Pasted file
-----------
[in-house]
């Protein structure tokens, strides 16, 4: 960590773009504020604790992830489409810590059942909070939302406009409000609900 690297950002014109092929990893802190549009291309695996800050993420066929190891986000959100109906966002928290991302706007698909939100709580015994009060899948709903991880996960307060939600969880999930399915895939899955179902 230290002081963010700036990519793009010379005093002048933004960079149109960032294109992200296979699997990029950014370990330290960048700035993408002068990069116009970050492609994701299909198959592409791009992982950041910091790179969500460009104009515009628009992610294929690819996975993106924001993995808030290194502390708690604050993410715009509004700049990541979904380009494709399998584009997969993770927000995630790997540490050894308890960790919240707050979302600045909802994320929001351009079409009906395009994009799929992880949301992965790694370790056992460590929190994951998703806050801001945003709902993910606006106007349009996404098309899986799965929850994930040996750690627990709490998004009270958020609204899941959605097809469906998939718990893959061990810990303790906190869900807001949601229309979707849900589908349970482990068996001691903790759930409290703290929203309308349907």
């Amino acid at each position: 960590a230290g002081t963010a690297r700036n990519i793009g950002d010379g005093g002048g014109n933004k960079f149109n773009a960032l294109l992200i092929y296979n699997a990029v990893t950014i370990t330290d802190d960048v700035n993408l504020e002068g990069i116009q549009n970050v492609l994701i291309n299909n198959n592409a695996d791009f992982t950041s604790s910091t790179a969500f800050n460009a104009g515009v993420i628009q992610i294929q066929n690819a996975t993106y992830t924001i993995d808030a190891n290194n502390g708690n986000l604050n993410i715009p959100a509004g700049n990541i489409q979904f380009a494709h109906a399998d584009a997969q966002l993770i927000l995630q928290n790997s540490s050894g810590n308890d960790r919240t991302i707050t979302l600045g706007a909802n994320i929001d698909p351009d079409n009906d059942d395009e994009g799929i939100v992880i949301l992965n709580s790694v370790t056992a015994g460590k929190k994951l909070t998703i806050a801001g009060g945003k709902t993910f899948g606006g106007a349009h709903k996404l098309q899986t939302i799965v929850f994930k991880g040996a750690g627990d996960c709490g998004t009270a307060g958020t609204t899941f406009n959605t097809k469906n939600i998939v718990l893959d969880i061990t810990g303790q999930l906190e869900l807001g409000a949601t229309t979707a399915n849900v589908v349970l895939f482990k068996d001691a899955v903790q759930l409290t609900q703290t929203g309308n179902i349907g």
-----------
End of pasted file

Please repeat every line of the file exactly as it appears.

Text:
[in-house]
């Protein structure tokens, strides 16, 4: 960590773009504020604790992830489409810590059942909070939302406009409000609900 690297950002014109092929990893802190549009291309695996800050993420066929190891986000959100109906966002928290991302706007698909939100709580015994009060899948709903991880996960307060939600969880999930399915895939899955179902 230290002081963010700036990519793009010379005093002048933004960079149109960032294109992200296979699997990029950014370990330290960048700035993408002068990069116009970050492609994701299909198959592409791009992982950041910091790179969500460009104009515009628009992610294929690819996975993106924001993995808030290194502390708690604050993410715009509004700049990541979904380009494709399998584009997969993770927000995630790997540490050894308890960790919240707050979302600045909802994320929001351009079409009906395009994009799929992880949301992965790694370790056992460590929190994951998703806050801001945003709902993910606006106007349009996404098309899986799965929850994930040996750690627990709490998004009270958020609204899941959605097809469906998939718990893959061990810990303790906190869900807001949601229309979707849900589908349970482990068996001691903790759930409290703290929203309308349907």
């Amino acid at each position: 960590a230290g002081t963010a690297r700036n990519i793009g950002d010379g005093g002048g014109n933004k960079f149109n773009a960032l294109l992200i092929y296979n699997a990029v990893t950014i370990t330290d802190d960048v700035n993408l504020e002068g990069i116009q549009n970050v492609l994701i291309n299909n198959n592409a695996d791009f992982t950041s604790s910091t790179a969500f800050n460009a104009g515009v993420i628009q992610i294929q066929n690819a996975t993106y992830t924001i993995d808030a190891n290194n502390g708690n986000l604050n993410i715009p959100a509004g700049n990541i489409q979904f380009a494709h109906a399998d584009a997969q966002l993770i927000l995630q928290n790997s540490s050894g810590n308890d960790r919240t991302i707050t979302l600045g706007a909802n994320i929001d698909p351009d079409n009906d059942d395009e994009g799929i939100v992880i949301l992965n709580s790694v370790t056992a015994g460590k929190k994951l909070t998703i806050a801001g009060g945003k709902t993910f899948g606006g106007a349009h709903k996404l098309q899986t939302i799965v929850f994930k991880g040996a750690g627990d996960c709490g998004t009270a307060g958020t609204t899941f406009n959605t097809k469906n939600i998939v718990l893959d969880i061990t810990g303790q999930l906190e869900l807001g409000a949601t229309t979707a399915n849900v589908v349970l895939f482990k068996d001691a899955v903790q759930l409290t609900q703290t929203g309308n179902i349907g």